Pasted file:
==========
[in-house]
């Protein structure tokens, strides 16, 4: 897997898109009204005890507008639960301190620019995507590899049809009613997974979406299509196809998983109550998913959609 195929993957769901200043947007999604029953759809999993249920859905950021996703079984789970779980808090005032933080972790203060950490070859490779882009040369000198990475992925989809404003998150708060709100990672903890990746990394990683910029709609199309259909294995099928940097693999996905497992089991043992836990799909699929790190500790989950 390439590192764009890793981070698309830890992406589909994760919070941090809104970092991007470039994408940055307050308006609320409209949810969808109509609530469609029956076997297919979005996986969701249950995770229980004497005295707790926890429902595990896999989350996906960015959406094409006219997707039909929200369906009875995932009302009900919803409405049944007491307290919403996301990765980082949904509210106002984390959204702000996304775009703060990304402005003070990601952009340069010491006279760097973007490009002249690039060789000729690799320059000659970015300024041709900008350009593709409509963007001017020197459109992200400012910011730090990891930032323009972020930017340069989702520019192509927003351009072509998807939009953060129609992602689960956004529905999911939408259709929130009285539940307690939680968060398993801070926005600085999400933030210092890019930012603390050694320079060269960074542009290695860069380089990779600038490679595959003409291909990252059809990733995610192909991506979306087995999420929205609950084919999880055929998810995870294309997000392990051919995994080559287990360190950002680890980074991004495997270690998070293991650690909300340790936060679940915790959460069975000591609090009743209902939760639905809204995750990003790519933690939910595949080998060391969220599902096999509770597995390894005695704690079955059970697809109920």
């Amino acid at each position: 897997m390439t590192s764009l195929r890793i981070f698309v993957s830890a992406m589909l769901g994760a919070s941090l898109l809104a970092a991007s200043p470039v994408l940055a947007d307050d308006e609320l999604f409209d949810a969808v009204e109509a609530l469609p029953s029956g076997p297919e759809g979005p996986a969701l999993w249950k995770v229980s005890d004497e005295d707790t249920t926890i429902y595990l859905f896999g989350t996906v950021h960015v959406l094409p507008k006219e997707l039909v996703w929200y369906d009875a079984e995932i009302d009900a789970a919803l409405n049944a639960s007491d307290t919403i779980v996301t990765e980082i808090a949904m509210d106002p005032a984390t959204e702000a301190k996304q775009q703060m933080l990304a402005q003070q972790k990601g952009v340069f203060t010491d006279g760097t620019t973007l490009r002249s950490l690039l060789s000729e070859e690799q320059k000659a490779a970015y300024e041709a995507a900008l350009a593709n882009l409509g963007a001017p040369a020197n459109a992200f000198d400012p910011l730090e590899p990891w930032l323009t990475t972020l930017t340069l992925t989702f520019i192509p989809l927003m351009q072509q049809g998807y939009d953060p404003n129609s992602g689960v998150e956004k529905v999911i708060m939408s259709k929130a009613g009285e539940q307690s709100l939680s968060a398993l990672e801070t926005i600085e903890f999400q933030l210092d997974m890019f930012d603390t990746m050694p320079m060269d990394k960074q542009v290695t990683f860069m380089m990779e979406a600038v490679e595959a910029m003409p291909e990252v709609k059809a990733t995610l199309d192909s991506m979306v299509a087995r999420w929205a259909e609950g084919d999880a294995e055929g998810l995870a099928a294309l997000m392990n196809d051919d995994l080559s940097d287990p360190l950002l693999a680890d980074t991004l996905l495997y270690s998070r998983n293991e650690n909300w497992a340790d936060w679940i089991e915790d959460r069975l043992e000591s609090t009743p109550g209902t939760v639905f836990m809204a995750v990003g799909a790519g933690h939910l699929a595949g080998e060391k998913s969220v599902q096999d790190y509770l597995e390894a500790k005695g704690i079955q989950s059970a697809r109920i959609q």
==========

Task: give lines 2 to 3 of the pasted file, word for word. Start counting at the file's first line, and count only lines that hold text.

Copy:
């Protein structure tokens, strides 16, 4: 897997898109009204005890507008639960301190620019995507590899049809009613997974979406299509196809998983109550998913959609 195929993957769901200043947007999604029953759809999993249920859905950021996703079984789970779980808090005032933080972790203060950490070859490779882009040369000198990475992925989809404003998150708060709100990672903890990746990394990683910029709609199309259909294995099928940097693999996905497992089991043992836990799909699929790190500790989950 390439590192764009890793981070698309830890992406589909994760919070941090809104970092991007470039994408940055307050308006609320409209949810969808109509609530469609029956076997297919979005996986969701249950995770229980004497005295707790926890429902595990896999989350996906960015959406094409006219997707039909929200369906009875995932009302009900919803409405049944007491307290919403996301990765980082949904509210106002984390959204702000996304775009703060990304402005003070990601952009340069010491006279760097973007490009002249690039060789000729690799320059000659970015300024041709900008350009593709409509963007001017020197459109992200400012910011730090990891930032323009972020930017340069989702520019192509927003351009072509998807939009953060129609992602689960956004529905999911939408259709929130009285539940307690939680968060398993801070926005600085999400933030210092890019930012603390050694320079060269960074542009290695860069380089990779600038490679595959003409291909990252059809990733995610192909991506979306087995999420929205609950084919999880055929998810995870294309997000392990051919995994080559287990360190950002680890980074991004495997270690998070293991650690909300340790936060679940915790959460069975000591609090009743209902939760639905809204995750990003790519933690939910595949080998060391969220599902096999509770597995390894005695704690079955059970697809109920």
């Amino acid at each position: 897997m390439t590192s764009l195929r890793i981070f698309v993957s830890a992406m589909l769901g994760a919070s941090l898109l809104a970092a991007s200043p470039v994408l940055a947007d307050d308006e609320l999604f409209d949810a969808v009204e109509a609530l469609p029953s029956g076997p297919e759809g979005p996986a969701l999993w249950k995770v229980s005890d004497e005295d707790t249920t926890i429902y595990l859905f896999g989350t996906v950021h960015v959406l094409p507008k006219e997707l039909v996703w929200y369906d009875a079984e995932i009302d009900a789970a919803l409405n049944a639960s007491d307290t919403i779980v996301t990765e980082i808090a949904m509210d106002p005032a984390t959204e702000a301190k996304q775009q703060m933080l990304a402005q003070q972790k990601g952009v340069f203060t010491d006279g760097t620019t973007l490009r002249s950490l690039l060789s000729e070859e690799q320059k000659a490779a970015y300024e041709a995507a900008l350009a593709n882009l409509g963007a001017p040369a020197n459109a992200f000198d400012p910011l730090e590899p990891w930032l323009t990475t972020l930017t340069l992925t989702f520019i192509p989809l927003m351009q072509q049809g998807y939009d953060p404003n129609s992602g689960v998150e956004k529905v999911i708060m939408s259709k929130a009613g009285e539940q307690s709100l939680s968060a398993l990672e801070t926005i600085e903890f999400q933030l210092d997974m890019f930012d603390t990746m050694p320079m060269d990394k960074q542009v290695t990683f860069m380089m990779e979406a600038v490679e595959a910029m003409p291909e990252v709609k059809a990733t995610l199309d192909s991506m979306v299509a087995r999420w929205a259909e609950g084919d999880a294995e055929g998810l995870a099928a294309l997000m392990n196809d051919d995994l080559s940097d287990p360190l950002l693999a680890d980074t991004l996905l495997y270690s998070r998983n293991e650690n909300w497992a340790d936060w679940i089991e915790d959460r069975l043992e000591s609090t009743p109550g209902t939760v639905f836990m809204a995750v990003g799909a790519g933690h939910l699929a595949g080998e060391k998913s969220v599902q096999d790190y509770l597995e390894a500790k005695g704690i079955q989950s059970a697809r109920i959609q």